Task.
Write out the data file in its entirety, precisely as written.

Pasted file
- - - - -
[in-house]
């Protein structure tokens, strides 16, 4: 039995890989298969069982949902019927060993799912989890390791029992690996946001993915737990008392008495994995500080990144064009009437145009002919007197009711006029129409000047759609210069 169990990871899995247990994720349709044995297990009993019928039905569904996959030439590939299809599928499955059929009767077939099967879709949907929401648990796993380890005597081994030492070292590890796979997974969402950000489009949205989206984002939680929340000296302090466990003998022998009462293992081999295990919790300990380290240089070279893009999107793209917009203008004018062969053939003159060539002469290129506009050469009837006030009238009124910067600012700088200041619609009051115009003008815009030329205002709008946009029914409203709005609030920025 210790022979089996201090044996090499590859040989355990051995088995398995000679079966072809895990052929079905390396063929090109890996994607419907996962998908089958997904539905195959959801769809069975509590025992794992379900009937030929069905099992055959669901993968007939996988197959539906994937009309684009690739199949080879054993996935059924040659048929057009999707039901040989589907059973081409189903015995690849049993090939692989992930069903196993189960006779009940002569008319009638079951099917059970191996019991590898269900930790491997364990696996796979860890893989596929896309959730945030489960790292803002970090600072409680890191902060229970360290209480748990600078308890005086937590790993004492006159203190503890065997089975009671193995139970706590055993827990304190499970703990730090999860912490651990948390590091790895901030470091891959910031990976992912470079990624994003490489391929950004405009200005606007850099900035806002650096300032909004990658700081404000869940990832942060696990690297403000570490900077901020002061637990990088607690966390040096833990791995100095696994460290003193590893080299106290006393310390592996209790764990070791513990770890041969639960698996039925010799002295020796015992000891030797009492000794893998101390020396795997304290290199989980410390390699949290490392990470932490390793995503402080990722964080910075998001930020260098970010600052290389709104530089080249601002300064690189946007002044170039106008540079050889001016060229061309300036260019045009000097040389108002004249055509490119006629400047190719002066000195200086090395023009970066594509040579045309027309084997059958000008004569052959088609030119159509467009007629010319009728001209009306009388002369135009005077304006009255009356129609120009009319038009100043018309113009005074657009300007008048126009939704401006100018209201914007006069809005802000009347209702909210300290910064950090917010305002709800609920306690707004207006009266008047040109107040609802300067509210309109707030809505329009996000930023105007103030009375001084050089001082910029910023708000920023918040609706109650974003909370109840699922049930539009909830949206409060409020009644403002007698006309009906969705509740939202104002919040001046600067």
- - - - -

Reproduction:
[in-house]
């Protein structure tokens, strides 16, 4: 039995890989298969069982949902019927060993799912989890390791029992690996946001993915737990008392008495994995500080990144064009009437145009002919007197009711006029129409000047759609210069 169990990871899995247990994720349709044995297990009993019928039905569904996959030439590939299809599928499955059929009767077939099967879709949907929401648990796993380890005597081994030492070292590890796979997974969402950000489009949205989206984002939680929340000296302090466990003998022998009462293992081999295990919790300990380290240089070279893009999107793209917009203008004018062969053939003159060539002469290129506009050469009837006030009238009124910067600012700088200041619609009051115009003008815009030329205002709008946009029914409203709005609030920025 210790022979089996201090044996090499590859040989355990051995088995398995000679079966072809895990052929079905390396063929090109890996994607419907996962998908089958997904539905195959959801769809069975509590025992794992379900009937030929069905099992055959669901993968007939996988197959539906994937009309684009690739199949080879054993996935059924040659048929057009999707039901040989589907059973081409189903015995690849049993090939692989992930069903196993189960006779009940002569008319009638079951099917059970191996019991590898269900930790491997364990696996796979860890893989596929896309959730945030489960790292803002970090600072409680890191902060229970360290209480748990600078308890005086937590790993004492006159203190503890065997089975009671193995139970706590055993827990304190499970703990730090999860912490651990948390590091790895901030470091891959910031990976992912470079990624994003490489391929950004405009200005606007850099900035806002650096300032909004990658700081404000869940990832942060696990690297403000570490900077901020002061637990990088607690966390040096833990791995100095696994460290003193590893080299106290006393310390592996209790764990070791513990770890041969639960698996039925010799002295020796015992000891030797009492000794893998101390020396795997304290290199989980410390390699949290490392990470932490390793995503402080990722964080910075998001930020260098970010600052290389709104530089080249601002300064690189946007002044170039106008540079050889001016060229061309300036260019045009000097040389108002004249055509490119006629400047190719002066000195200086090395023009970066594509040579045309027309084997059958000008004569052959088609030119159509467009007629010319009728001209009306009388002369135009005077304006009255009356129609120009009319038009100043018309113009005074657009300007008048126009939704401006100018209201914007006069809005802000009347209702909210300290910064950090917010305002709800609920306690707004207006009266008047040109107040609802300067509210309109707030809505329009996000930023105007103030009375001084050089001082910029910023708000920023918040609706109650974003909370109840699922049930539009909830949206409060409020009644403002007698006309009906969705509740939202104002919040001046600067």